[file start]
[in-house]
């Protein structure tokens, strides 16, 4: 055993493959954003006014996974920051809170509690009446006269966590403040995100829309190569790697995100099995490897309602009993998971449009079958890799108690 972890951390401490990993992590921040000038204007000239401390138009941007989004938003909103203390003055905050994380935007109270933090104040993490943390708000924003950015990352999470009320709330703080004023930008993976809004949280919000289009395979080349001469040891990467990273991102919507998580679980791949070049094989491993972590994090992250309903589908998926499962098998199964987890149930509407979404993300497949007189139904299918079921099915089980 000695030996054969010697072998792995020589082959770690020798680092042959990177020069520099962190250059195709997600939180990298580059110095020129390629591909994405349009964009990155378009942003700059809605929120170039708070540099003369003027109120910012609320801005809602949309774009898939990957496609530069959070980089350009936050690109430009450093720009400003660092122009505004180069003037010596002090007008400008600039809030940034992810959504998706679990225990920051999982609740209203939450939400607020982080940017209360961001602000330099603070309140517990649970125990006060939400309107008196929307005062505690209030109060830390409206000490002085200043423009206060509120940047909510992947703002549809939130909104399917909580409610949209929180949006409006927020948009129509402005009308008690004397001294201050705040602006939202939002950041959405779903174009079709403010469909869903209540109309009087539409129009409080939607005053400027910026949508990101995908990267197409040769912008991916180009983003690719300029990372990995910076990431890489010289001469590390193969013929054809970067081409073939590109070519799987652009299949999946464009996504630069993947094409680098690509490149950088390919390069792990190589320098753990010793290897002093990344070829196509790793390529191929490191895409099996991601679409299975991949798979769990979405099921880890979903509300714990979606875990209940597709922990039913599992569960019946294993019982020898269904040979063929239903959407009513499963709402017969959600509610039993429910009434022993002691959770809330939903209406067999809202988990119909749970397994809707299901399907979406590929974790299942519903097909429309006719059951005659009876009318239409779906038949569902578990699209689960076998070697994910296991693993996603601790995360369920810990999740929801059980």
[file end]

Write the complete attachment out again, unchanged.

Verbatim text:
[in-house]
């Protein structure tokens, strides 16, 4: 055993493959954003006014996974920051809170509690009446006269966590403040995100829309190569790697995100099995490897309602009993998971449009079958890799108690 972890951390401490990993992590921040000038204007000239401390138009941007989004938003909103203390003055905050994380935007109270933090104040993490943390708000924003950015990352999470009320709330703080004023930008993976809004949280919000289009395979080349001469040891990467990273991102919507998580679980791949070049094989491993972590994090992250309903589908998926499962098998199964987890149930509407979404993300497949007189139904299918079921099915089980 000695030996054969010697072998792995020589082959770690020798680092042959990177020069520099962190250059195709997600939180990298580059110095020129390629591909994405349009964009990155378009942003700059809605929120170039708070540099003369003027109120910012609320801005809602949309774009898939990957496609530069959070980089350009936050690109430009450093720009400003660092122009505004180069003037010596002090007008400008600039809030940034992810959504998706679990225990920051999982609740209203939450939400607020982080940017209360961001602000330099603070309140517990649970125990006060939400309107008196929307005062505690209030109060830390409206000490002085200043423009206060509120940047909510992947703002549809939130909104399917909580409610949209929180949006409006927020948009129509402005009308008690004397001294201050705040602006939202939002950041959405779903174009079709403010469909869903209540109309009087539409129009409080939607005053400027910026949508990101995908990267197409040769912008991916180009983003690719300029990372990995910076990431890489010289001469590390193969013929054809970067081409073939590109070519799987652009299949999946464009996504630069993947094409680098690509490149950088390919390069792990190589320098753990010793290897002093990344070829196509790793390529191929490191895409099996991601679409299975991949798979769990979405099921880890979903509300714990979606875990209940597709922990039913599992569960019946294993019982020898269904040979063929239903959407009513499963709402017969959600509610039993429910009434022993002691959770809330939903209406067999809202988990119909749970397994809707299901399907979406590929974790299942519903097909429309006719059951005659009876009318239409779906038949569902578990699209689960076998070697994910296991693993996603601790995360369920810990999740929801059980």